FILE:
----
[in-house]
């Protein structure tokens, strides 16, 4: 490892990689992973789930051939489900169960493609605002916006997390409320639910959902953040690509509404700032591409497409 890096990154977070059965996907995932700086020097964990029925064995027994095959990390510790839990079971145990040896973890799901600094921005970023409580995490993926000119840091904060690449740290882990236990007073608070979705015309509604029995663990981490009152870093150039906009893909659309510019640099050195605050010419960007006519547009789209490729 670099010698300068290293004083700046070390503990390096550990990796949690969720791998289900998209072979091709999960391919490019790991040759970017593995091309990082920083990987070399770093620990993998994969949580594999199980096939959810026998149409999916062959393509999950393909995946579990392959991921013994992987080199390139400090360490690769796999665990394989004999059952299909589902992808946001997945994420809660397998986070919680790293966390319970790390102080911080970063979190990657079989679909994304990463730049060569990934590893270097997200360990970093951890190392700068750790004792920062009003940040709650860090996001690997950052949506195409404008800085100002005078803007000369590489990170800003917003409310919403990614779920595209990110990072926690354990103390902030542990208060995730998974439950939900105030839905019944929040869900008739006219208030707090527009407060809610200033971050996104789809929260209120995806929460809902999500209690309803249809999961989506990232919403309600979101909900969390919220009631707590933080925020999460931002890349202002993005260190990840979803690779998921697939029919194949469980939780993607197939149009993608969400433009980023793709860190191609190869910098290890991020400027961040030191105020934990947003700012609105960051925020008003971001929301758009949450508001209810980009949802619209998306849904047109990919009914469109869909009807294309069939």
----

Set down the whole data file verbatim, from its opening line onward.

[in-house]
């Protein structure tokens, strides 16, 4: 490892990689992973789930051939489900169960493609605002916006997390409320639910959902953040690509509404700032591409497409 890096990154977070059965996907995932700086020097964990029925064995027994095959990390510790839990079971145990040896973890799901600094921005970023409580995490993926000119840091904060690449740290882990236990007073608070979705015309509604029995663990981490009152870093150039906009893909659309510019640099050195605050010419960007006519547009789209490729 670099010698300068290293004083700046070390503990390096550990990796949690969720791998289900998209072979091709999960391919490019790991040759970017593995091309990082920083990987070399770093620990993998994969949580594999199980096939959810026998149409999916062959393509999950393909995946579990392959991921013994992987080199390139400090360490690769796999665990394989004999059952299909589902992808946001997945994420809660397998986070919680790293966390319970790390102080911080970063979190990657079989679909994304990463730049060569990934590893270097997200360990970093951890190392700068750790004792920062009003940040709650860090996001690997950052949506195409404008800085100002005078803007000369590489990170800003917003409310919403990614779920595209990110990072926690354990103390902030542990208060995730998974439950939900105030839905019944929040869900008739006219208030707090527009407060809610200033971050996104789809929260209120995806929460809902999500209690309803249809999961989506990232919403309600979101909900969390919220009631707590933080925020999460931002890349202002993005260190990840979803690779998921697939029919194949469980939780993607197939149009993608969400433009980023793709860190191609190869910098290890991020400027961040030191105020934990947003700012609105960051925020008003971001929301758009949450508001209810980009949802619209998306849904047109990919009914469109869909009807294309069939």